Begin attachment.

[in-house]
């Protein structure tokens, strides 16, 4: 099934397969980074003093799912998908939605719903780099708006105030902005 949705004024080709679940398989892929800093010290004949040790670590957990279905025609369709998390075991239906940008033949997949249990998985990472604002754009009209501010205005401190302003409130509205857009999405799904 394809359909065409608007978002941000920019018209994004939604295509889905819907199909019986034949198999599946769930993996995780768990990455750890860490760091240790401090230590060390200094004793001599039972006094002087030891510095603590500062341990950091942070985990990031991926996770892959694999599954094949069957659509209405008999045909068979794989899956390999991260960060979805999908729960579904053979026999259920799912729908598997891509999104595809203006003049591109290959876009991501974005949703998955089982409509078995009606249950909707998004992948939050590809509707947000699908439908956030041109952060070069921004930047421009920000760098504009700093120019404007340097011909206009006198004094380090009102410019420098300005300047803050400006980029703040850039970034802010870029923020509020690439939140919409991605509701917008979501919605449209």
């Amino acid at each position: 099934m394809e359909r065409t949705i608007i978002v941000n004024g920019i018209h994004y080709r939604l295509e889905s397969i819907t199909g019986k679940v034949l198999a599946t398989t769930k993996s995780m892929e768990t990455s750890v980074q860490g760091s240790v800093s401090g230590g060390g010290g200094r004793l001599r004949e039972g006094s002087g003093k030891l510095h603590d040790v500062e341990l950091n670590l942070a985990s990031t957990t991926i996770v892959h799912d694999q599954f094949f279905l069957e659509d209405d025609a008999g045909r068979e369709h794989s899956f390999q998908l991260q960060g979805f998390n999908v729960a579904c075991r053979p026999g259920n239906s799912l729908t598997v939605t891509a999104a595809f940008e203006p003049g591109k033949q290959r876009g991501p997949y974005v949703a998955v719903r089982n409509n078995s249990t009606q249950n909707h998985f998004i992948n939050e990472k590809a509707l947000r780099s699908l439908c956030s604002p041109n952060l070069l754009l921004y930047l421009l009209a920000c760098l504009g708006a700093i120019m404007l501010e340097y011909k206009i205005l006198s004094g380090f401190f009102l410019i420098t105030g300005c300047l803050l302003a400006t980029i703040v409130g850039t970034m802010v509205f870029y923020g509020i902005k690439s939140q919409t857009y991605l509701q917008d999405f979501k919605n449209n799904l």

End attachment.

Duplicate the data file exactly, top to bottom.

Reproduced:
[in-house]
């Protein structure tokens, strides 16, 4: 099934397969980074003093799912998908939605719903780099708006105030902005 949705004024080709679940398989892929800093010290004949040790670590957990279905025609369709998390075991239906940008033949997949249990998985990472604002754009009209501010205005401190302003409130509205857009999405799904 394809359909065409608007978002941000920019018209994004939604295509889905819907199909019986034949198999599946769930993996995780768990990455750890860490760091240790401090230590060390200094004793001599039972006094002087030891510095603590500062341990950091942070985990990031991926996770892959694999599954094949069957659509209405008999045909068979794989899956390999991260960060979805999908729960579904053979026999259920799912729908598997891509999104595809203006003049591109290959876009991501974005949703998955089982409509078995009606249950909707998004992948939050590809509707947000699908439908956030041109952060070069921004930047421009920000760098504009700093120019404007340097011909206009006198004094380090009102410019420098300005300047803050400006980029703040850039970034802010870029923020509020690439939140919409991605509701917008979501919605449209």
């Amino acid at each position: 099934m394809e359909r065409t949705i608007i978002v941000n004024g920019i018209h994004y080709r939604l295509e889905s397969i819907t199909g019986k679940v034949l198999a599946t398989t769930k993996s995780m892929e768990t990455s750890v980074q860490g760091s240790v800093s401090g230590g060390g010290g200094r004793l001599r004949e039972g006094s002087g003093k030891l510095h603590d040790v500062e341990l950091n670590l942070a985990s990031t957990t991926i996770v892959h799912d694999q599954f094949f279905l069957e659509d209405d025609a008999g045909r068979e369709h794989s899956f390999q998908l991260q960060g979805f998390n999908v729960a579904c075991r053979p026999g259920n239906s799912l729908t598997v939605t891509a999104a595809f940008e203006p003049g591109k033949q290959r876009g991501p997949y974005v949703a998955v719903r089982n409509n078995s249990t009606q249950n909707h998985f998004i992948n939050e990472k590809a509707l947000r780099s699908l439908c956030s604002p041109n952060l070069l754009l921004y930047l421009l009209a920000c760098l504009g708006a700093i120019m404007l501010e340097y011909k206009i205005l006198s004094g380090f401190f009102l410019i420098t105030g300005c300047l803050l302003a400006t980029i703040v409130g850039t970034m802010v509205f870029y923020g509020i902005k690439s939140q919409t857009y991605l509701q917008d999405f979501k919605n449209n799904l």